Law of Returns to Scale:
Definition and Explanation:
The law of returns are often
confused with the law of returns to scale. The law of
returns operates in the short period. It explains the production
behavior of the firm with one factor variable while other
factors are kept constant. Whereas the law of returns to
scale operates in the long period. It explains the production
behavior of the firm with all variable factors.
There is no fixed factor of
production in the long run. The law of returns to scale
describes the relationship between variable inputs and output
when all the inputs, or factors are increased in the same
proportion. The law of returns to scale analysis the effects of
scale on the level of output. Here we find out in what
proportions the output changes when there is proportionate
change in the quantities of all inputs. The answer to this
question helps a firm to determine its scale or size in the long
It has been observed that when there
is a proportionate change in the amounts of inputs, the behavior
of output varies. The output may increase by a great proportion,
by in the same proportion or in a smaller proportion to its
inputs. This behavior of output with the increase in scale of
operation is termed as increasing returns to scale, constant
returns to scale and diminishing returns to scale. These three
laws of returns to scale are now explained, in brief, under
(1) Increasing Returns to Scale:
If the output of a firm increases
more than in proportion to an equal percentage increase in all
inputs, the production is said to exhibit increasing returns to
For example, if the amount of
inputs are doubled and the output increases by more than double,
it is said to be an increasing returns returns to scale. When
there is an increase in the scale of production, it leads to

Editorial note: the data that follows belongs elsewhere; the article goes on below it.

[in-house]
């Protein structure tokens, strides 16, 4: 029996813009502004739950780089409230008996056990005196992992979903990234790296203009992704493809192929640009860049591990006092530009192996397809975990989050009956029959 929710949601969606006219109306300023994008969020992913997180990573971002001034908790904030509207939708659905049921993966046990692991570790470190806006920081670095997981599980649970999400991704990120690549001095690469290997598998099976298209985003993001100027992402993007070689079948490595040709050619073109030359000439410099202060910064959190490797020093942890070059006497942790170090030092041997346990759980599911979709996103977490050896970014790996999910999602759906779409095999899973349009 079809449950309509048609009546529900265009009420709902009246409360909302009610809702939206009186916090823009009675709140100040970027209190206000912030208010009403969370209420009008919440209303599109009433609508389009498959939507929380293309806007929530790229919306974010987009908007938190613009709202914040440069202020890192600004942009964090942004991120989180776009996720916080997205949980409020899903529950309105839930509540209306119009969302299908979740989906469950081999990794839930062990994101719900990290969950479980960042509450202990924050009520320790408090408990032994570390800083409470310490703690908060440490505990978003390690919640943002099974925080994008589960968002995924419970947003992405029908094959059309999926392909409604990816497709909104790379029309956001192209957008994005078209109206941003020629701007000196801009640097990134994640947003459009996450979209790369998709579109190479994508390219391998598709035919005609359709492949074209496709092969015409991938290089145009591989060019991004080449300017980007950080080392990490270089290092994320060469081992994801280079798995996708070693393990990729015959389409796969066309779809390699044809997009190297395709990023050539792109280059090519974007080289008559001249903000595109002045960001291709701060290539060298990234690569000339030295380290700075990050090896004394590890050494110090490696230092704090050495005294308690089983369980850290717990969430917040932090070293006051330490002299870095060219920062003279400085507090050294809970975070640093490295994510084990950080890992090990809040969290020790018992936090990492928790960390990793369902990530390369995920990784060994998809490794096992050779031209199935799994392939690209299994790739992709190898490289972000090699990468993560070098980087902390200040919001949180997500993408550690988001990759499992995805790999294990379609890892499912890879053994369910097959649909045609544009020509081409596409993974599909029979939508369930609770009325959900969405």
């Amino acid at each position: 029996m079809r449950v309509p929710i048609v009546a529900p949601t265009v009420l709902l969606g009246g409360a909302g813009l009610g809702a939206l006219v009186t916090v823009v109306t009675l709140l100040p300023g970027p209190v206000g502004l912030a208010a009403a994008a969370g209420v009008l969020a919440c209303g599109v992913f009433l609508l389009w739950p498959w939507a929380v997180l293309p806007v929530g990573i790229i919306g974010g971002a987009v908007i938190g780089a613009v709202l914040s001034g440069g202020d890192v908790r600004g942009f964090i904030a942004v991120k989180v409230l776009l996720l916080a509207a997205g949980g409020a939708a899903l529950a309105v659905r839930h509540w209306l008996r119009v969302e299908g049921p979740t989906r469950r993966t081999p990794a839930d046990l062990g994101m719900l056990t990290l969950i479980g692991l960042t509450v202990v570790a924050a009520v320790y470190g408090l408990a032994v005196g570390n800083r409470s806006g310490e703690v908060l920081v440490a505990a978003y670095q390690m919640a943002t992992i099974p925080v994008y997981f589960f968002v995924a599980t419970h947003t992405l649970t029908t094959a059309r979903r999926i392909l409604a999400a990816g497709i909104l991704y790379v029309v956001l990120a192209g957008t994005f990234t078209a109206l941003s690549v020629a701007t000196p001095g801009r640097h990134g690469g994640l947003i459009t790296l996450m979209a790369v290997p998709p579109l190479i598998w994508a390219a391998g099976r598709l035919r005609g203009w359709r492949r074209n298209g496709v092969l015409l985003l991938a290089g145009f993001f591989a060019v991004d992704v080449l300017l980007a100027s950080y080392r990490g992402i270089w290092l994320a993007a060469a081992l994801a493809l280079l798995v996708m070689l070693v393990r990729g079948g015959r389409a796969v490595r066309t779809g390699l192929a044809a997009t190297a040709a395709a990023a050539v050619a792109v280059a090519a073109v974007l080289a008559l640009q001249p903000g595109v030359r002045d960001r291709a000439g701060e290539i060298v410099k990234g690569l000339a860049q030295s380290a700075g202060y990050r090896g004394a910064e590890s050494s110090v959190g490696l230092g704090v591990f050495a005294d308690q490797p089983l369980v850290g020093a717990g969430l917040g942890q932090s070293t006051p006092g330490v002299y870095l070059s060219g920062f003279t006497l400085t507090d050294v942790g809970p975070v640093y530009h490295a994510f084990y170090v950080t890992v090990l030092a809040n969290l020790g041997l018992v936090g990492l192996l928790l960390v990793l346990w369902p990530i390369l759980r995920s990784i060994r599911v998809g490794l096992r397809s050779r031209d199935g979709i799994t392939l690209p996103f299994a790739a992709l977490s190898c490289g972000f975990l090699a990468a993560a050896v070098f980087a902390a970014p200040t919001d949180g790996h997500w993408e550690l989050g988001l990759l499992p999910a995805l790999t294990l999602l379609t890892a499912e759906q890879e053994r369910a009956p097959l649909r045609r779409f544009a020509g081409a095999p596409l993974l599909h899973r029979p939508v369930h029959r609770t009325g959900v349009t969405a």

lower average cost per unit produced as the firm enjoys
economies of scale.
(2) Constant Returns to Scale:
When all inputs are increased by a
certain percentage, the output increases by the same percentage,
the production function is said to exhibit constant returns to
For example, if a firm
doubles inputs, it doubles output. In case, it triples output.
The constant scale of production has no effect on average cost
per unit produced.
(3) Diminishing Returns to Scale:
The term 'diminishing' returns to
scale refers to scale where output increases in a smaller
proportion than the increase in all inputs.
For example, if a firm
increases inputs by 100% but the output decreases by less than
100%, the firm is said to exhibit decreasing returns to scale.
In case of decreasing returns to scale, the firm faces
diseconomies of scale. The firm's scale of production leads to
higher average cost per unit produced.
The three laws of returns to scale
are now explained with the help of a graph below:
The figure 11.6 shows that when a
firm uses one unit of labor and one unit of capital, point a, it
produces 1 unit of quantity as is shown on the q = 1 isoquant.
When the firm doubles its outputs by using 2 units of labor and
2 units of capital, it produces more than double from
q = 1 to q = 3.
So the production function has
increasing returns to scale in this range. Another output from
quantity 3 to quantity 6. At the last doubling point c to point
d, the production function has decreasing returns to scale. The
doubling of output from 4 units of input, causes output to
increase from 6 to 8 units increases of two units only.